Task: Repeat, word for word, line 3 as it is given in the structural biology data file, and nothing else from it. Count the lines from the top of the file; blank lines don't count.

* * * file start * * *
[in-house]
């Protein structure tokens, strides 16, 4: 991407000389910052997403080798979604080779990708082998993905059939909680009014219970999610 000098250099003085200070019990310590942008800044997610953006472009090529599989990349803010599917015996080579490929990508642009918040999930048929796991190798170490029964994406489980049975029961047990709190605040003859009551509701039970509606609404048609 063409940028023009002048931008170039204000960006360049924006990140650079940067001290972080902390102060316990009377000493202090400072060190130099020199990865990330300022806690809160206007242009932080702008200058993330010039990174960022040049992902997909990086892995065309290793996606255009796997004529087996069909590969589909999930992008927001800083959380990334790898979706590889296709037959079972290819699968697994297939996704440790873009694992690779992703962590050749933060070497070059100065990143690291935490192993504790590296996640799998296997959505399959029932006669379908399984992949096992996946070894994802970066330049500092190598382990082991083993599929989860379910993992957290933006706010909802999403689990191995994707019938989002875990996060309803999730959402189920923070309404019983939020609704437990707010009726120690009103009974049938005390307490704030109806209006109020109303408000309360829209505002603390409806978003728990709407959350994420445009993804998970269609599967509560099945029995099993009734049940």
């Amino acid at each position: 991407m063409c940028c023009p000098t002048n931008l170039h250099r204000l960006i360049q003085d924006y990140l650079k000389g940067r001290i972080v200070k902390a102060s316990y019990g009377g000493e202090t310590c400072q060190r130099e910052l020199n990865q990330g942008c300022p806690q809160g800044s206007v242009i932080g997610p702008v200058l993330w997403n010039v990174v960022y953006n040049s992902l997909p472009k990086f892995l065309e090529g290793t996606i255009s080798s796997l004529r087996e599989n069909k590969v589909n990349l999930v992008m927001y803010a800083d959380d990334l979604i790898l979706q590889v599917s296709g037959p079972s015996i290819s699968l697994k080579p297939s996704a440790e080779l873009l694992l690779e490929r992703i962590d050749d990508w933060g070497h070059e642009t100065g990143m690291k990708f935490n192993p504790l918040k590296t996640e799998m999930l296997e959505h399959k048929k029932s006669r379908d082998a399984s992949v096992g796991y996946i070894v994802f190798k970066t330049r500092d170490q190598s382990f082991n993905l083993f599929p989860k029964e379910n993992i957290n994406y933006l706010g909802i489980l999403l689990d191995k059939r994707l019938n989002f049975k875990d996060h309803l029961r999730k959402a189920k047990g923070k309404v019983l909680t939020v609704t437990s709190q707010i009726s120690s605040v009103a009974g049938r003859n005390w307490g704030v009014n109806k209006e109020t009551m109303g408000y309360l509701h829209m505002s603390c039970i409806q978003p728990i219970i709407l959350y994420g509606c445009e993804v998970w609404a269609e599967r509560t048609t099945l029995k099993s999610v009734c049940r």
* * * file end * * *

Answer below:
């Amino acid at each position: 991407m063409c940028c023009p000098t002048n931008l170039h250099r204000l960006i360049q003085d924006y990140l650079k000389g940067r001290i972080v200070k902390a102060s316990y019990g009377g000493e202090t310590c400072q060190r130099e910052l020199n990865q990330g942008c300022p806690q809160g800044s206007v242009i932080g997610p702008v200058l993330w997403n010039v990174v960022y953006n040049s992902l997909p472009k990086f892995l065309e090529g290793t996606i255009s080798s796997l004529r087996e599989n069909k590969v589909n990349l999930v992008m927001y803010a800083d959380d990334l979604i790898l979706q590889v599917s296709g037959p079972s015996i290819s699968l697994k080579p297939s996704a440790e080779l873009l694992l690779e490929r992703i962590d050749d990508w933060g070497h070059e642009t100065g990143m690291k990708f935490n192993p504790l918040k590296t996640e799998m999930l296997e959505h399959k048929k029932s006669r379908d082998a399984s992949v096992g796991y996946i070894v994802f190798k970066t330049r500092d170490q190598s382990f082991n993905l083993f599929p989860k029964e379910n993992i957290n994406y933006l706010g909802i489980l999403l689990d191995k059939r994707l019938n989002f049975k875990d996060h309803l029961r999730k959402a189920k047990g923070k309404v019983l909680t939020v609704t437990s709190q707010i009726s120690s605040v009103a009974g049938r003859n005390w307490g704030v009014n109806k209006e109020t009551m109303g408000y309360l509701h829209m505002s603390c039970i409806q978003p728990i219970i709407l959350y994420g509606c445009e993804v998970w609404a269609e599967r509560t048609t099945l029995k099993s999610v009734c049940r």